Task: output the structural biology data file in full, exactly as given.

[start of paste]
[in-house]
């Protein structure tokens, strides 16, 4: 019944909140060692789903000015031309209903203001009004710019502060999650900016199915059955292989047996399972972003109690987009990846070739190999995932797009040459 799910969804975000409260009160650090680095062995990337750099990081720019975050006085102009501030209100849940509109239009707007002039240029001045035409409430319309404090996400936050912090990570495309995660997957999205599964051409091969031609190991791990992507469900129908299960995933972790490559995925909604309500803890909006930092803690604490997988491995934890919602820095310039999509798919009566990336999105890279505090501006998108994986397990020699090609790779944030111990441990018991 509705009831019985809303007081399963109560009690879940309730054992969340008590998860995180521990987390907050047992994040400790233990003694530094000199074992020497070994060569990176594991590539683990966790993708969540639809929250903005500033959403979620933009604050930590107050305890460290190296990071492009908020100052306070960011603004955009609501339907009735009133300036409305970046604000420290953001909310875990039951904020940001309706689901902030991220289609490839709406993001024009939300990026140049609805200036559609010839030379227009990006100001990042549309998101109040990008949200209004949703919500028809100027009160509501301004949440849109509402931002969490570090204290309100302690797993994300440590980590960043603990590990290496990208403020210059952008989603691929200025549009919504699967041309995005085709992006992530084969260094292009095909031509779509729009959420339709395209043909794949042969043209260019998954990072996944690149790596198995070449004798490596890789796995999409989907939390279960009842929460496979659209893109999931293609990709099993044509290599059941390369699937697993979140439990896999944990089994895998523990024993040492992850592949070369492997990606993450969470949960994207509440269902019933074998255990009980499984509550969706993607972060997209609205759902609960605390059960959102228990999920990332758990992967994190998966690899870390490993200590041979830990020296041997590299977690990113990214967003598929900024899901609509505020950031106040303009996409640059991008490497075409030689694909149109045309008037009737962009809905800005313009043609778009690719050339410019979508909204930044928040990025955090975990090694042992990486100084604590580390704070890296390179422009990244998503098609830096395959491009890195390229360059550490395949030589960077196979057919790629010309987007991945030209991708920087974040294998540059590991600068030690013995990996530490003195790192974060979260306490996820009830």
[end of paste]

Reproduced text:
[in-house]
């Protein structure tokens, strides 16, 4: 019944909140060692789903000015031309209903203001009004710019502060999650900016199915059955292989047996399972972003109690987009990846070739190999995932797009040459 799910969804975000409260009160650090680095062995990337750099990081720019975050006085102009501030209100849940509109239009707007002039240029001045035409409430319309404090996400936050912090990570495309995660997957999205599964051409091969031609190991791990992507469900129908299960995933972790490559995925909604309500803890909006930092803690604490997988491995934890919602820095310039999509798919009566990336999105890279505090501006998108994986397990020699090609790779944030111990441990018991 509705009831019985809303007081399963109560009690879940309730054992969340008590998860995180521990987390907050047992994040400790233990003694530094000199074992020497070994060569990176594991590539683990966790993708969540639809929250903005500033959403979620933009604050930590107050305890460290190296990071492009908020100052306070960011603004955009609501339907009735009133300036409305970046604000420290953001909310875990039951904020940001309706689901902030991220289609490839709406993001024009939300990026140049609805200036559609010839030379227009990006100001990042549309998101109040990008949200209004949703919500028809100027009160509501301004949440849109509402931002969490570090204290309100302690797993994300440590980590960043603990590990290496990208403020210059952008989603691929200025549009919504699967041309995005085709992006992530084969260094292009095909031509779509729009959420339709395209043909794949042969043209260019998954990072996944690149790596198995070449004798490596890789796995999409989907939390279960009842929460496979659209893109999931293609990709099993044509290599059941390369699937697993979140439990896999944990089994895998523990024993040492992850592949070369492997990606993450969470949960994207509440269902019933074998255990009980499984509550969706993607972060997209609205759902609960605390059960959102228990999920990332758990992967994190998966690899870390490993200590041979830990020296041997590299977690990113990214967003598929900024899901609509505020950031106040303009996409640059991008490497075409030689694909149109045309008037009737962009809905800005313009043609778009690719050339410019979508909204930044928040990025955090975990090694042992990486100084604590580390704070890296390179422009990244998503098609830096395959491009890195390229360059550490395949030589960077196979057919790629010309987007991945030209991708920087974040294998540059590991600068030690013995990996530490003195790192974060979260306490996820009830």